Posted by:
Anne Zimmerman

Anne Zimmerman

December 23, 2014


Power couple: Whose Career Takes Priority?

Having trouble balancing two high-octane careers? One of you has a great opportunity… a state away? How do modern power couples make it work?

Recently, I was wondering the same thing. I am lucky enough to have a boyfriend who cares almost as much about my career as he does his own. Together we are hardworking, ambitious and successful, and our friends often refer to us as a “power couple”. We’re passionate about each other and our work and are always trying to find time for the other; as he likes to say, we strive for equality. All has been fine and dandy, but recently, our egalitarian relationship has been put to the test and we’ve been forced to negotiate whose career REALLY comes first.

What happened to jostle my perfect 21st century relationship? Well, we decided to think about living together. There was just one tiny problem—we reside in two separate states. This meant one person was going to have to pick up and move to a new city and get a new job.

Early in the discussion about who should move, we made the usual lists: which city had the best restaurants, the best parks, which was cheaper. Soon the conversation turned to reality. And the reality was that he makes significantly more money then I do.

The answer seemed clear: I was going to have to uproot my job and my life to promote his. Needless to say, this was not the right answer for either of us. I looked at other successful couples I knew and wondered how they determined whose career comes first.

Not so long ago the man’s career always took precedence. Men and women abided by stricter gender roles: the man went to work every day and the woman supported him by staying home, keeping the kids happy and the house clean.

Things are very different today and deciding whose career is the top priority can be a struggle. By my count, there are several obvious things that can make one job more important: who makes more, who has been in the workforce longer, who is most satisfied in their current position. Some other factors can include whose job is more “valuable.” Working for a non-profit may not be profitable, but the job benefits the common good. A person in law school may not have a large salary but it is sure to increase at the end of three years.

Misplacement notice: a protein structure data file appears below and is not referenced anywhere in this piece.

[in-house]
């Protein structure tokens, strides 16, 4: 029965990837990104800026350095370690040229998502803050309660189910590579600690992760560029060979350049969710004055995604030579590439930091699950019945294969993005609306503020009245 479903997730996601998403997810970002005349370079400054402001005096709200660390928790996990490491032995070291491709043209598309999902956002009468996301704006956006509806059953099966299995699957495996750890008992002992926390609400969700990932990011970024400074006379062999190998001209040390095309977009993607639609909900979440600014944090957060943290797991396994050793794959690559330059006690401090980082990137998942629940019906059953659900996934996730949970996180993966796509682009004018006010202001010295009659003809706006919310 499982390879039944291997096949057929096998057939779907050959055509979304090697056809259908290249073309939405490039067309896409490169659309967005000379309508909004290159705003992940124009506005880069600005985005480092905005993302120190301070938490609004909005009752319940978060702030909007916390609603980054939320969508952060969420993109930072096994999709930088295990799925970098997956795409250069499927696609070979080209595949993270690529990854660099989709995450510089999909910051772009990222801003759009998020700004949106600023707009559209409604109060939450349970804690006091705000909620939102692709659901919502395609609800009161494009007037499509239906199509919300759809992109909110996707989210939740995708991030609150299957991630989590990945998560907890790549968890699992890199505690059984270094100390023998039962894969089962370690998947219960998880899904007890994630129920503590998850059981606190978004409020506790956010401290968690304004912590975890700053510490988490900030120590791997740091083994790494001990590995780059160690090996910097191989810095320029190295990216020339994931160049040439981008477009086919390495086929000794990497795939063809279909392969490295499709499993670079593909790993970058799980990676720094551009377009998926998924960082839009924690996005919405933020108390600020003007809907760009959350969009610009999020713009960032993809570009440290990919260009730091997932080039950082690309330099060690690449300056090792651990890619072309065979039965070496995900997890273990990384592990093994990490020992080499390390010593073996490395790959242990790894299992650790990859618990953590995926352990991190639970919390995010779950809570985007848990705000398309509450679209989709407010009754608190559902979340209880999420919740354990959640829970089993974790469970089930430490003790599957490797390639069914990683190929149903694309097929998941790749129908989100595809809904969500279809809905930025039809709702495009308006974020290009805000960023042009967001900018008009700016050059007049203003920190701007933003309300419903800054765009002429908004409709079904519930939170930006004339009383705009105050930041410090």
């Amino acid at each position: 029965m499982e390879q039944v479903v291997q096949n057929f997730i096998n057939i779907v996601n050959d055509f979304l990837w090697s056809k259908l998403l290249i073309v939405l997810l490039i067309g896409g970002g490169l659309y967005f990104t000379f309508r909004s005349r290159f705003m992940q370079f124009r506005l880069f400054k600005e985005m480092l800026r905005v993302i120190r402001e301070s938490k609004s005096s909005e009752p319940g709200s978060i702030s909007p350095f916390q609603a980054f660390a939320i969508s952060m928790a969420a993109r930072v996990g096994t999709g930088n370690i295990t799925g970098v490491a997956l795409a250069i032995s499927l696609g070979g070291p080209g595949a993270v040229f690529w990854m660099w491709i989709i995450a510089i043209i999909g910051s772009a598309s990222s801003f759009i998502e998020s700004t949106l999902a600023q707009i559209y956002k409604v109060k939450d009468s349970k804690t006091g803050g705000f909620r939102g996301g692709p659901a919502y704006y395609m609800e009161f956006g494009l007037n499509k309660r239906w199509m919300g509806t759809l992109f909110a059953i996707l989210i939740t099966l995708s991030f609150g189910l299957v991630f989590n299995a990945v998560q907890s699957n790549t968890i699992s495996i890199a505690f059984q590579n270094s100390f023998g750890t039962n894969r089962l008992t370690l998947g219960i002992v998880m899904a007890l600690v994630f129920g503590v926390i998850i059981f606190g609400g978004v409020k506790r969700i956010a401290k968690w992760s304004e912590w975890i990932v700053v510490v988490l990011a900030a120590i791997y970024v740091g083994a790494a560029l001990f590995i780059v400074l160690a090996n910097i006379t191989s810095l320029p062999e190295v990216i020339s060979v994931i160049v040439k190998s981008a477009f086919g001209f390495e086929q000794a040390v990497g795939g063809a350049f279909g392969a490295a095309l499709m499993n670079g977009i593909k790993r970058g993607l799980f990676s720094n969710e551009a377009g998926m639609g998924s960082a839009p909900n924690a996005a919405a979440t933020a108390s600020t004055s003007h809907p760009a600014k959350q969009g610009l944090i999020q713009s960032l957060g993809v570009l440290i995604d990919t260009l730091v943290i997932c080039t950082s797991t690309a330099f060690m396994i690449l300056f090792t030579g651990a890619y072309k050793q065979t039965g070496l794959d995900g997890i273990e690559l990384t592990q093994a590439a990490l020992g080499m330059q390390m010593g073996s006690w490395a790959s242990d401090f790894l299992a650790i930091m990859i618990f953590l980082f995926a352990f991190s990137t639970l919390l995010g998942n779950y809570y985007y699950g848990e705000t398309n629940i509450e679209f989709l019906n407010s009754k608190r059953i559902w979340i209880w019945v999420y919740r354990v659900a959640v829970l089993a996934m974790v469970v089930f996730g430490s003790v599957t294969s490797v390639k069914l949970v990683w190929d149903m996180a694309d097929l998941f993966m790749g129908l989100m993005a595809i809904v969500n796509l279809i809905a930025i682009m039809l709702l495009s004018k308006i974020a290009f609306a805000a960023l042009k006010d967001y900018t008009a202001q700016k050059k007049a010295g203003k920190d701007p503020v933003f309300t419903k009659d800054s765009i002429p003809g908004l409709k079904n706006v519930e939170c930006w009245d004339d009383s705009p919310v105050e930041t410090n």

What I have found is that for ambitious couples, flexibility may be the key to a happy two-career relationship. I now view my potential move as an opportunity to switch gears and pursue my dream of writing a book. A move that initially seemed like a sacrifice now genuinely feels like an opportunity.

Despite my optimism, the nagging feeling that his job is more important than mine persists. I am working on breathing deep and trying to come to terms with the idea that in any successful relationship there must be compromise and understanding because it is inevitable that at different times and for different reasons either of our jobs may take the top spot.

It all comes down to the idea of the power couple and what it means. For me, more then work ethic, ambition, and money, being one half of a power couple means that though we’re both successful on our own, and our true power comes from our shared strength. We’ll get even bigger and better by valuing both of our capabilities. That’s a pretty powerful idea I can get excited about.